The second children’s services department in England moved out of council control has been rated ‘inadequate’ by Ofsted, but inspectors noted improvements since an independent children’s trust took control.
Slough children’s services trust was inspected by Ofsted in November, seven weeks after it took over the running of children’s services from the council, a move forced by children’s minister Edward Timpson in an attempt to improve standards.
Ofsted found that “the decision to establish an alternative delivery model and the process of establishing the trust took too long”.
It also said that, despite efforts to reduce the number of agency social workers and managers, the proportion in many teams was “still too high”, and this hampered progress.
“Many children have been left too long in situations of risk or where their needs have not been met…The quality of assessments has improved since the last inspection, but is still too variable,” the report found.
However, despite the ‘inadequate’ rating, the inspectorate highlighted how some services had improved “very recently” prior to the inspection, and that children were “already safer as a result” of changes being made in delivering children’s social care.
“Under the decisive leadership of the chief executive of the trust, some important areas of poor practice are being tackled and children are already safer,” the report found. It added: “The pace of improvement has accelerated in the short period since the trust began operations. The response to new referrals is now better than at the time of the last inspection.”
Despite this, Ofsted found that for children who needed help and protection, “over the time period looked at during the inspection, too many cases were seen that had serious weaknesses”, and the multi-agency safeguarding hub was “significantly underdeveloped”.
Slough was the second council children’s services to be moved into a trust as a result of poor performance. The decision was made in July 2014, five months after an ‘inadequate’ Ofsted rating, but it was another 15 months before the trust launched.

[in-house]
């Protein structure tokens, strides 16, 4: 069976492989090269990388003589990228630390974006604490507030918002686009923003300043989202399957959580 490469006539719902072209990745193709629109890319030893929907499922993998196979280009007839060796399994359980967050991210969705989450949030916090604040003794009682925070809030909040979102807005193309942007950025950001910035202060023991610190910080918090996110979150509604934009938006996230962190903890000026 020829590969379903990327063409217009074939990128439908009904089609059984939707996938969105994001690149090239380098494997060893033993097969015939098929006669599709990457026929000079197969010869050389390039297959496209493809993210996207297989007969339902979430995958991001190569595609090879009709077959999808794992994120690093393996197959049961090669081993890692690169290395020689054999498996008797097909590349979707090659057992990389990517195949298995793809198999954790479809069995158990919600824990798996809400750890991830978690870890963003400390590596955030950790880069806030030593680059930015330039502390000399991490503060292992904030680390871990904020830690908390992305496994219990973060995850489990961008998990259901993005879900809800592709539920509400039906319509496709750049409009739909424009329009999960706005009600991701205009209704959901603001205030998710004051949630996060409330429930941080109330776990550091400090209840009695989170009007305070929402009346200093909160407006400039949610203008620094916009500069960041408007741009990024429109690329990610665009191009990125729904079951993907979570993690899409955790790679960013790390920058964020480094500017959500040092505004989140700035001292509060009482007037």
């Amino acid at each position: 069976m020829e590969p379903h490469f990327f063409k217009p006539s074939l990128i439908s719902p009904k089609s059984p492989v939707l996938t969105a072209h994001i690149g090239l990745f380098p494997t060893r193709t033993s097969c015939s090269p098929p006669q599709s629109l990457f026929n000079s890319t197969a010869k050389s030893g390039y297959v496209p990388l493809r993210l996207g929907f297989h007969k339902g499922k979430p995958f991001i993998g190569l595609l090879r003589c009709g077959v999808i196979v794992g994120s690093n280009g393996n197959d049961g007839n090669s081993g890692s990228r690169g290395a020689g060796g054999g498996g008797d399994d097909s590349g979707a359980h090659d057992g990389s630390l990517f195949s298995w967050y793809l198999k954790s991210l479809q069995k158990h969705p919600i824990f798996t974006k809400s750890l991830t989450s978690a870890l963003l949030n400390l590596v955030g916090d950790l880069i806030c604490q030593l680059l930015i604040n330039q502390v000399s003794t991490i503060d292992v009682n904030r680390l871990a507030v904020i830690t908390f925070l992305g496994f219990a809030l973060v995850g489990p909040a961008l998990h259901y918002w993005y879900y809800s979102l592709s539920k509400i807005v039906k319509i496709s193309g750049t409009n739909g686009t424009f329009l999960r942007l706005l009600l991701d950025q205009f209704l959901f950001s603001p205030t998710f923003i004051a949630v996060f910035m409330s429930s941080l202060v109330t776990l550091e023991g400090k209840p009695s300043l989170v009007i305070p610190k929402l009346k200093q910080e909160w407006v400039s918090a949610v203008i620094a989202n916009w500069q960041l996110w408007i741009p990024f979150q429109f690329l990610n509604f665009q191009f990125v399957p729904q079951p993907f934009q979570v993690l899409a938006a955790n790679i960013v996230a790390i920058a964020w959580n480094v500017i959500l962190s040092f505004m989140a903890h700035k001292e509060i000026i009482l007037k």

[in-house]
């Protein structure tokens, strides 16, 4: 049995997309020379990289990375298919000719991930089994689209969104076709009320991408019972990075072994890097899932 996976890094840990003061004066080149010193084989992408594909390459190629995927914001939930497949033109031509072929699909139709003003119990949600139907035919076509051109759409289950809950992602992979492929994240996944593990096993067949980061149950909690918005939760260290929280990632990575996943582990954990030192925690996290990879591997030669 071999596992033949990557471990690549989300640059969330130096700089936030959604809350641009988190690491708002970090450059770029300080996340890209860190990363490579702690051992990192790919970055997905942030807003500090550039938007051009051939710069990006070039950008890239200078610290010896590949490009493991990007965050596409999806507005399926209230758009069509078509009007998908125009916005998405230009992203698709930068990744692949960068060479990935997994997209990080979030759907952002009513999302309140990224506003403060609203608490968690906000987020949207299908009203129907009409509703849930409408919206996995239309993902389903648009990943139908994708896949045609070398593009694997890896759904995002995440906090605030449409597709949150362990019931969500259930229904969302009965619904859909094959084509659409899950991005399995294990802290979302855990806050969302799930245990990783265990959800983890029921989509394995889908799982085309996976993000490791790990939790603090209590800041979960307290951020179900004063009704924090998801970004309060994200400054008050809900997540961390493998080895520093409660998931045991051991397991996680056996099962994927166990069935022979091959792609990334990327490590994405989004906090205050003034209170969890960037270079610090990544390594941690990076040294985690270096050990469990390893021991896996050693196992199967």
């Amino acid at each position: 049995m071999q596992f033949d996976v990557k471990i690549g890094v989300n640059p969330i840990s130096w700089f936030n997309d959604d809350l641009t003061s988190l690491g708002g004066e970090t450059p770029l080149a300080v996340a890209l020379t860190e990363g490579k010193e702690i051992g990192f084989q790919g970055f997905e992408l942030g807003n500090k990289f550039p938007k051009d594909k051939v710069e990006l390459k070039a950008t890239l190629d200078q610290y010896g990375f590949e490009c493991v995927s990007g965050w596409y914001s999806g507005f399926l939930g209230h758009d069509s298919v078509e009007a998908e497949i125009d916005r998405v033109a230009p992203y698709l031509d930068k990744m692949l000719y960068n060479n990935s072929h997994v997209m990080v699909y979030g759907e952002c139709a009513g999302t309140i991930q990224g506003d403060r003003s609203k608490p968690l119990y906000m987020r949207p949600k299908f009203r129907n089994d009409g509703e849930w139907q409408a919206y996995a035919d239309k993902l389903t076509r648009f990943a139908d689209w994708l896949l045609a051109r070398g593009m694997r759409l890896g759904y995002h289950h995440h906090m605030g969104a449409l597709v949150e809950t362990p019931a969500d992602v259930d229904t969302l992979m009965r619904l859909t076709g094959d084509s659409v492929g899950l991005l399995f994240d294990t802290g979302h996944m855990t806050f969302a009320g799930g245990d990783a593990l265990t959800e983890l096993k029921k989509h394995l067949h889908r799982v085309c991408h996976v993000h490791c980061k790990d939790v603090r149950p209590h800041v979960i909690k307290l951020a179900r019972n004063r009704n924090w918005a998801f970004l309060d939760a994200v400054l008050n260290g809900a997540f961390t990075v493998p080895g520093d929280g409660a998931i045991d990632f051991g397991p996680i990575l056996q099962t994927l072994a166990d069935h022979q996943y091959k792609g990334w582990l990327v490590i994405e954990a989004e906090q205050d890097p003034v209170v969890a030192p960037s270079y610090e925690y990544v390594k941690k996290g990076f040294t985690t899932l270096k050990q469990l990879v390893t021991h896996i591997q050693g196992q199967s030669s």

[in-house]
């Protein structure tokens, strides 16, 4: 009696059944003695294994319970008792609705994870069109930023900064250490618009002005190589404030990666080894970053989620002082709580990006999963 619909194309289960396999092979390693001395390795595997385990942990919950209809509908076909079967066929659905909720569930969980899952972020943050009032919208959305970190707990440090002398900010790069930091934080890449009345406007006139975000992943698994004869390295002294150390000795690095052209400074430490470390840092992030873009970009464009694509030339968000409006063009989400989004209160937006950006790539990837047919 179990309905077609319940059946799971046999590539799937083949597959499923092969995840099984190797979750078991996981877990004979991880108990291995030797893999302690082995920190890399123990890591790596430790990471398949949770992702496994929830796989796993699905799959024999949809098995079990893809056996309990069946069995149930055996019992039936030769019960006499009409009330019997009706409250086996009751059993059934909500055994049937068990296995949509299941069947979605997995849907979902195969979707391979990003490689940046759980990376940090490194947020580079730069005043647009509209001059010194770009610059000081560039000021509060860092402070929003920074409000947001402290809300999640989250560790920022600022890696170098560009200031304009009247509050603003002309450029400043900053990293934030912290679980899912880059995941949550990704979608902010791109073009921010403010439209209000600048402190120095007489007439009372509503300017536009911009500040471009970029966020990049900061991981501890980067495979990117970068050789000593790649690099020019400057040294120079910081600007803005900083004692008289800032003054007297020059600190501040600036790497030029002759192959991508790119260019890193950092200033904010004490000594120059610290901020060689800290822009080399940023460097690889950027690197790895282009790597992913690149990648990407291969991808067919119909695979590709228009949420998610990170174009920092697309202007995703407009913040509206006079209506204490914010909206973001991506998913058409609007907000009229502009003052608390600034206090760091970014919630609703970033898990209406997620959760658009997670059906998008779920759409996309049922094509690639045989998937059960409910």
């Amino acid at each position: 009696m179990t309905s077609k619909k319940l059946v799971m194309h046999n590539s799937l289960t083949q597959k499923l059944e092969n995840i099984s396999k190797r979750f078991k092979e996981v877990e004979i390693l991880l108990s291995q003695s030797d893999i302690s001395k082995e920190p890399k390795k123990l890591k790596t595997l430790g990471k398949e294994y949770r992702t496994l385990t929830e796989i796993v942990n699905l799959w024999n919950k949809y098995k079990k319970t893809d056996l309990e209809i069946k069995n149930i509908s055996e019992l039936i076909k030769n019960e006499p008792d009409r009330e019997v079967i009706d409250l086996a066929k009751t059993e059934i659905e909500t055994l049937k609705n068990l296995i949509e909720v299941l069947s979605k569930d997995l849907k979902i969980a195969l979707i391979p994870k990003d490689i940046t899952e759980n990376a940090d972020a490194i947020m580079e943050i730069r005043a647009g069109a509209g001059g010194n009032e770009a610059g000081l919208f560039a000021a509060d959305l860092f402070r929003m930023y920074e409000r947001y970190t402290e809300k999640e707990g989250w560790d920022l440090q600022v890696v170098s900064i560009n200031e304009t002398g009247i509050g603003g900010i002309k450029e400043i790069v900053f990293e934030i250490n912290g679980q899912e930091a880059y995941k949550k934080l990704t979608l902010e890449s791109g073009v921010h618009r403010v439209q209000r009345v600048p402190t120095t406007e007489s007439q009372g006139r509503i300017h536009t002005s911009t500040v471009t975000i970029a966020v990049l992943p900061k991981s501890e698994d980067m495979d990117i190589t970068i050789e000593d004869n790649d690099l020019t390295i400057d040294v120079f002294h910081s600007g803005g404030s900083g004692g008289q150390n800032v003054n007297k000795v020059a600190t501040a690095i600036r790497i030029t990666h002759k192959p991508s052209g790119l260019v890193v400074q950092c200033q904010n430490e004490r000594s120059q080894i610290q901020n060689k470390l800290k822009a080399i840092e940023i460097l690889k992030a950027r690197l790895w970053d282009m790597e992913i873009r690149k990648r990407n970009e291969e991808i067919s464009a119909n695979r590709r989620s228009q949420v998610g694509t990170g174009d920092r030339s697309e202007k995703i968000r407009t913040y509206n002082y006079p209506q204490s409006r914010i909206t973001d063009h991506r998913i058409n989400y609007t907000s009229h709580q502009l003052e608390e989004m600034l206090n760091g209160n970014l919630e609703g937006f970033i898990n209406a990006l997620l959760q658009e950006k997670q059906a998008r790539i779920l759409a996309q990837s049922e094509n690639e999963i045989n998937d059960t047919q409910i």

Doncaster children’s trust, which was launched in October 2014, was also rated ‘inadequate’ in November. David Cameron recently announced that if local authorities couldn’t show an improvement six months after an ‘inadequate’ rating, they would have their children’s services taken over.
Ofsted said that a cash injection had helped to reduce social work caseloads in Slough, while newly qualified social workers were being better supported since the previous inspection in 2013.
However, it told the trust to “significantly” improve the quality and frequency of contact and support for care leavers, while it also must ensure that staff have the knowledge and capacity to complete quality, and timely, life story work. Leaders were told to prioritise creating a stable and permanent workforce.
Nicola Clemo, chief executive of the trust, said she was pleased Ofsted recognised the pace of improvement had increased and told Community Care: “The very positive thing for me within the report was them saying that the moral was good, if you’ve gone through what everyone has gone through and you’ve still got good moral, then I think it’s about building up our resilience so we can deliver on better outcomes.”
Slough will be embedding a new social work model, which Ofsted highlighted as “an evidence-based systemic model of service delivery”, to improve the service. The trust will also focus on recruiting more permanent social workers.
Clemo said the timing of the inspection was “premature” from her perspective but said an Ofsted inspection can act as “the best team-building exercise that you can do because everybody has to pull together”.
“I think the trust has got to do more to promote what it is doing and how it is working. At the same time we also want to develop the permanent staff who are here”, Clemo said, adding that staff had responded positively to the transition. Some employees resigned before moving to the trust and have since revoked their resignations, Clemo said.
The Department for Education said the report highlighted “the importance of the Government intervention in Slough and the radical reforms to transform failing children’s services initiated by the Prime Minister late last year”.
The spokesperson added: “This Government accepts nothing less than the best possible care for vulnerable children and will continue to make sure that not a single child is left behind.”